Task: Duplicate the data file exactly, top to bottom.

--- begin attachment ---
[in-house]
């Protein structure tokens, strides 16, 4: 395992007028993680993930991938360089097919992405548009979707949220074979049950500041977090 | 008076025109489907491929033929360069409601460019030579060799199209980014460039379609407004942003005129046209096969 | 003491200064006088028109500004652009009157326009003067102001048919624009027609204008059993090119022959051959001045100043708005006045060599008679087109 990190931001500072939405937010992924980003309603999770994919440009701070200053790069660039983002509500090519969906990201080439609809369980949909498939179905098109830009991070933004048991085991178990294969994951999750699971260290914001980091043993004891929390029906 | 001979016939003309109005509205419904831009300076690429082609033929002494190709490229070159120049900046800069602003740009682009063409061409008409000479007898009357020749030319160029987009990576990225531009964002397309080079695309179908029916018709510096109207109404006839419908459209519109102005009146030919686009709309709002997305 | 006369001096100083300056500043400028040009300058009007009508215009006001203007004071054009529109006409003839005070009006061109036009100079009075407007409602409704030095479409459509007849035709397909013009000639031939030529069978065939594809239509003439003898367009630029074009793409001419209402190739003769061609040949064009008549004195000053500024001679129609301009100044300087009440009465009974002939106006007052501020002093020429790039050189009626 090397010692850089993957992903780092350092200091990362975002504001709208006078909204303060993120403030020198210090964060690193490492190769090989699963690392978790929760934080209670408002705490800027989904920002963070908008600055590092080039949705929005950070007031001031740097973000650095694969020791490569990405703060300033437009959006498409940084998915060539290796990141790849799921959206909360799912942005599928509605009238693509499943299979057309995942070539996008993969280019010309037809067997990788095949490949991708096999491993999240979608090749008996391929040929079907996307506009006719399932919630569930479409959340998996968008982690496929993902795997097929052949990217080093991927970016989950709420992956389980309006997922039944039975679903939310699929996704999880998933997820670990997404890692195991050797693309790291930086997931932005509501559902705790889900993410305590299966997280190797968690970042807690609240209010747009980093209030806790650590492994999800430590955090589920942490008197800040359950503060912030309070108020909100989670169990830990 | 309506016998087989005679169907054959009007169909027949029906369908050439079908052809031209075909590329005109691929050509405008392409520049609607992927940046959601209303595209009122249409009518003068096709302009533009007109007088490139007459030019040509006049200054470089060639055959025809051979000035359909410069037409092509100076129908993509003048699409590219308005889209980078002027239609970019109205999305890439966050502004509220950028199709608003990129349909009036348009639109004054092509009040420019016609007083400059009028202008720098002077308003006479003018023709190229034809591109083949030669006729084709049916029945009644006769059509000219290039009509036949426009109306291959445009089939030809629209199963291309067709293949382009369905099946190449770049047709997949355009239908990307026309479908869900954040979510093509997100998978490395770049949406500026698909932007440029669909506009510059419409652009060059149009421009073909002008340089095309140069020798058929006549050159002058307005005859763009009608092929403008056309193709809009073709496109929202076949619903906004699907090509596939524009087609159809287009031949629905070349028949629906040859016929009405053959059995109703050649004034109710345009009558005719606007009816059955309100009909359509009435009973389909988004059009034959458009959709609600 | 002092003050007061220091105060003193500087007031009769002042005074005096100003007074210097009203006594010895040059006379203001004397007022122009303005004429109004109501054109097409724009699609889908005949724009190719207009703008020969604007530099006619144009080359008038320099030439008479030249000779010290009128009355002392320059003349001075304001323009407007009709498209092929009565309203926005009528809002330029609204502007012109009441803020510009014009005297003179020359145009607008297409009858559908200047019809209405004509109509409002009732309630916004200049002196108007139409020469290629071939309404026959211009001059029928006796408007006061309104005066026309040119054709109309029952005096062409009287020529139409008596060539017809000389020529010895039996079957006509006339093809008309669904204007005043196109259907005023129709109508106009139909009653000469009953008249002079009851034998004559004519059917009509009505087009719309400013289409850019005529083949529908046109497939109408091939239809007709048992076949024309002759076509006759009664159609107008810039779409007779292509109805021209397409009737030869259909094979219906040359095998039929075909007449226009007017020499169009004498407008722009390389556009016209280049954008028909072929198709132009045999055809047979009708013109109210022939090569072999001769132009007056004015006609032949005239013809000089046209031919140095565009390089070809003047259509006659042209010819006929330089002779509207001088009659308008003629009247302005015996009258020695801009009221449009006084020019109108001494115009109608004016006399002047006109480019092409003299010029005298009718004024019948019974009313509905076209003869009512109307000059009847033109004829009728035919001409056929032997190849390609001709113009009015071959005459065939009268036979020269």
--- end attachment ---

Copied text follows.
[in-house]
């Protein structure tokens, strides 16, 4: 395992007028993680993930991938360089097919992405548009979707949220074979049950500041977090 | 008076025109489907491929033929360069409601460019030579060799199209980014460039379609407004942003005129046209096969 | 003491200064006088028109500004652009009157326009003067102001048919624009027609204008059993090119022959051959001045100043708005006045060599008679087109 990190931001500072939405937010992924980003309603999770994919440009701070200053790069660039983002509500090519969906990201080439609809369980949909498939179905098109830009991070933004048991085991178990294969994951999750699971260290914001980091043993004891929390029906 | 001979016939003309109005509205419904831009300076690429082609033929002494190709490229070159120049900046800069602003740009682009063409061409008409000479007898009357020749030319160029987009990576990225531009964002397309080079695309179908029916018709510096109207109404006839419908459209519109102005009146030919686009709309709002997305 | 006369001096100083300056500043400028040009300058009007009508215009006001203007004071054009529109006409003839005070009006061109036009100079009075407007409602409704030095479409459509007849035709397909013009000639031939030529069978065939594809239509003439003898367009630029074009793409001419209402190739003769061609040949064009008549004195000053500024001679129609301009100044300087009440009465009974002939106006007052501020002093020429790039050189009626 090397010692850089993957992903780092350092200091990362975002504001709208006078909204303060993120403030020198210090964060690193490492190769090989699963690392978790929760934080209670408002705490800027989904920002963070908008600055590092080039949705929005950070007031001031740097973000650095694969020791490569990405703060300033437009959006498409940084998915060539290796990141790849799921959206909360799912942005599928509605009238693509499943299979057309995942070539996008993969280019010309037809067997990788095949490949991708096999491993999240979608090749008996391929040929079907996307506009006719399932919630569930479409959340998996968008982690496929993902795997097929052949990217080093991927970016989950709420992956389980309006997922039944039975679903939310699929996704999880998933997820670990997404890692195991050797693309790291930086997931932005509501559902705790889900993410305590299966997280190797968690970042807690609240209010747009980093209030806790650590492994999800430590955090589920942490008197800040359950503060912030309070108020909100989670169990830990 | 309506016998087989005679169907054959009007169909027949029906369908050439079908052809031209075909590329005109691929050509405008392409520049609607992927940046959601209303595209009122249409009518003068096709302009533009007109007088490139007459030019040509006049200054470089060639055959025809051979000035359909410069037409092509100076129908993509003048699409590219308005889209980078002027239609970019109205999305890439966050502004509220950028199709608003990129349909009036348009639109004054092509009040420019016609007083400059009028202008720098002077308003006479003018023709190229034809591109083949030669006729084709049916029945009644006769059509000219290039009509036949426009109306291959445009089939030809629209199963291309067709293949382009369905099946190449770049047709997949355009239908990307026309479908869900954040979510093509997100998978490395770049949406500026698909932007440029669909506009510059419409652009060059149009421009073909002008340089095309140069020798058929006549050159002058307005005859763009009608092929403008056309193709809009073709496109929202076949619903906004699907090509596939524009087609159809287009031949629905070349028949629906040859016929009405053959059995109703050649004034109710345009009558005719606007009816059955309100009909359509009435009973389909988004059009034959458009959709609600 | 002092003050007061220091105060003193500087007031009769002042005074005096100003007074210097009203006594010895040059006379203001004397007022122009303005004429109004109501054109097409724009699609889908005949724009190719207009703008020969604007530099006619144009080359008038320099030439008479030249000779010290009128009355002392320059003349001075304001323009407007009709498209092929009565309203926005009528809002330029609204502007012109009441803020510009014009005297003179020359145009607008297409009858559908200047019809209405004509109509409002009732309630916004200049002196108007139409020469290629071939309404026959211009001059029928006796408007006061309104005066026309040119054709109309029952005096062409009287020529139409008596060539017809000389020529010895039996079957006509006339093809008309669904204007005043196109259907005023129709109508106009139909009653000469009953008249002079009851034998004559004519059917009509009505087009719309400013289409850019005529083949529908046109497939109408091939239809007709048992076949024309002759076509006759009664159609107008810039779409007779292509109805021209397409009737030869259909094979219906040359095998039929075909007449226009007017020499169009004498407008722009390389556009016209280049954008028909072929198709132009045999055809047979009708013109109210022939090569072999001769132009007056004015006609032949005239013809000089046209031919140095565009390089070809003047259509006659042209010819006929330089002779509207001088009659308008003629009247302005015996009258020695801009009221449009006084020019109108001494115009109608004016006399002047006109480019092409003299010029005298009718004024019948019974009313509905076209003869009512109307000059009847033109004829009728035919001409056929032997190849390609001709113009009015071959005459065939009268036979020269």